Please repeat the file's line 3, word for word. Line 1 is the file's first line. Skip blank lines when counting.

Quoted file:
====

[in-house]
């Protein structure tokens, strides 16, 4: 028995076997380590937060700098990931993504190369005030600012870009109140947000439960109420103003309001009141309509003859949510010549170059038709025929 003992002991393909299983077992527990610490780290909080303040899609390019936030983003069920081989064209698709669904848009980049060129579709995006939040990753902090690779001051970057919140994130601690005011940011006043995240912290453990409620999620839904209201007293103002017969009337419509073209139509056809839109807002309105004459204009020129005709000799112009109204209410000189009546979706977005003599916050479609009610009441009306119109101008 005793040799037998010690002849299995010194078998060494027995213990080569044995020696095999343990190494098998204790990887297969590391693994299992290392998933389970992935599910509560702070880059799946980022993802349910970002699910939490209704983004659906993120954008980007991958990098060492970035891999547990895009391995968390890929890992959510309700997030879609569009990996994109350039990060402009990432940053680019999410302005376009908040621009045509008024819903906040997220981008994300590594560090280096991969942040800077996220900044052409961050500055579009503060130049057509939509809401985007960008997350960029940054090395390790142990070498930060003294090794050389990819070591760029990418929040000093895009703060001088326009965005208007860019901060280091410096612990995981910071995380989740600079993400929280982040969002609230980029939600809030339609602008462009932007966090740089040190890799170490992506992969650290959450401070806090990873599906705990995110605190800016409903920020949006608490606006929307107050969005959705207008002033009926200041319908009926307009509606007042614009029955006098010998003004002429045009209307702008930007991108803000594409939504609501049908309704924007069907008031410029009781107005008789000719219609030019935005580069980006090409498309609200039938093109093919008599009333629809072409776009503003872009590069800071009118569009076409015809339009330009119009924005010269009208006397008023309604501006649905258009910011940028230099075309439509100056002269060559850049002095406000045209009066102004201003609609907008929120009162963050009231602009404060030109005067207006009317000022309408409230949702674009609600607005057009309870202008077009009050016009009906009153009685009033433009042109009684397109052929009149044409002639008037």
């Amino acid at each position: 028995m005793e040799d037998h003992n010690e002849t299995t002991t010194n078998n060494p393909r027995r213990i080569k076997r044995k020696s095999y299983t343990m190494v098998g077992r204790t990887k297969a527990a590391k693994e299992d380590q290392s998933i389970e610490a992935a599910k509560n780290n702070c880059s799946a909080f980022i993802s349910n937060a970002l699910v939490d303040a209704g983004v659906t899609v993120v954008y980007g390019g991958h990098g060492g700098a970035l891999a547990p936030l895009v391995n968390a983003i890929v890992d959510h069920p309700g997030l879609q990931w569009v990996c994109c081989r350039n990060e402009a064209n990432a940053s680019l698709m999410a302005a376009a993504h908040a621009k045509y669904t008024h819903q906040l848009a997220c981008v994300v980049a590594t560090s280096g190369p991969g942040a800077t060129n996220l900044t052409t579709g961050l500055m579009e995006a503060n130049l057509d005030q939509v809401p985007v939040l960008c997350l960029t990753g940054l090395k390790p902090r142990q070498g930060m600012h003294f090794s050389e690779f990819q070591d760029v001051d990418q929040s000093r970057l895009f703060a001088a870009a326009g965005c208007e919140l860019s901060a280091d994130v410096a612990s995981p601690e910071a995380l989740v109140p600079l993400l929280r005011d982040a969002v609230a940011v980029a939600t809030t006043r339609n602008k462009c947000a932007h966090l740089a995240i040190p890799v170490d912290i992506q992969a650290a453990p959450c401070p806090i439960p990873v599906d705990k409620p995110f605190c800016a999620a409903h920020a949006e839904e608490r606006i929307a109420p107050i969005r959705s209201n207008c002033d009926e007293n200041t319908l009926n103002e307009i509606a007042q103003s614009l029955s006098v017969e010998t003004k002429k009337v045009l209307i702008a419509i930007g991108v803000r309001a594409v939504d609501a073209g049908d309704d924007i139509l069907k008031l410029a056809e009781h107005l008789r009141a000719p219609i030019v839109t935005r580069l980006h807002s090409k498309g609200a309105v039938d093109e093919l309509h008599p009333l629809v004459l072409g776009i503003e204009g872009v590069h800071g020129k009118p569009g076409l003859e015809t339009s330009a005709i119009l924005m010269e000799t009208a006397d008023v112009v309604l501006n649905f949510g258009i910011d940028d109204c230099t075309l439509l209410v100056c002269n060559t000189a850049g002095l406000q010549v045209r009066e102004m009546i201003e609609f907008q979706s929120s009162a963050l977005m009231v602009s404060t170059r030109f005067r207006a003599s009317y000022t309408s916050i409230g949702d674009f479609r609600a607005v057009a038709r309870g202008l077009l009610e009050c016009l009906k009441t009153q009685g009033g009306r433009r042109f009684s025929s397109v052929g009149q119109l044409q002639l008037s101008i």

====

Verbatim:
């Amino acid at each position: 028995m005793e040799d037998h003992n010690e002849t299995t002991t010194n078998n060494p393909r027995r213990i080569k076997r044995k020696s095999y299983t343990m190494v098998g077992r204790t990887k297969a527990a590391k693994e299992d380590q290392s998933i389970e610490a992935a599910k509560n780290n702070c880059s799946a909080f980022i993802s349910n937060a970002l699910v939490d303040a209704g983004v659906t899609v993120v954008y980007g390019g991958h990098g060492g700098a970035l891999a547990p936030l895009v391995n968390a983003i890929v890992d959510h069920p309700g997030l879609q990931w569009v990996c994109c081989r350039n990060e402009a064209n990432a940053s680019l698709m999410a302005a376009a993504h908040a621009k045509y669904t008024h819903q906040l848009a997220c981008v994300v980049a590594t560090s280096g190369p991969g942040a800077t060129n996220l900044t052409t579709g961050l500055m579009e995006a503060n130049l057509d005030q939509v809401p985007v939040l960008c997350l960029t990753g940054l090395k390790p902090r142990q070498g930060m600012h003294f090794s050389e690779f990819q070591d760029v001051d990418q929040s000093r970057l895009f703060a001088a870009a326009g965005c208007e919140l860019s901060a280091d994130v410096a612990s995981p601690e910071a995380l989740v109140p600079l993400l929280r005011d982040a969002v609230a940011v980029a939600t809030t006043r339609n602008k462009c947000a932007h966090l740089a995240i040190p890799v170490d912290i992506q992969a650290a453990p959450c401070p806090i439960p990873v599906d705990k409620p995110f605190c800016a999620a409903h920020a949006e839904e608490r606006i929307a109420p107050i969005r959705s209201n207008c002033d009926e007293n200041t319908l009926n103002e307009i509606a007042q103003s614009l029955s006098v017969e010998t003004k002429k009337v045009l209307i702008a419509i930007g991108v803000r309001a594409v939504d609501a073209g049908d309704d924007i139509l069907k008031l410029a056809e009781h107005l008789r009141a000719p219609i030019v839109t935005r580069l980006h807002s090409k498309g609200a309105v039938d093109e093919l309509h008599p009333l629809v004459l072409g776009i503003e204009g872009v590069h800071g020129k009118p569009g076409l003859e015809t339009s330009a005709i119009l924005m010269e000799t009208a006397d008023v112009v309604l501006n649905f949510g258009i910011d940028d109204c230099t075309l439509l209410v100056c002269n060559t000189a850049g002095l406000q010549v045209r009066e102004m009546i201003e609609f907008q979706s929120s009162a963050l977005m009231v602009s404060t170059r030109f005067r207006a003599s009317y000022t309408s916050i409230g949702d674009f479609r609600a607005v057009a038709r309870g202008l077009l009610e009050c016009l009906k009441t009153q009685g009033g009306r433009r042109f009684s025929s397109v052929g009149q119109l044409q002639l008037s101008i």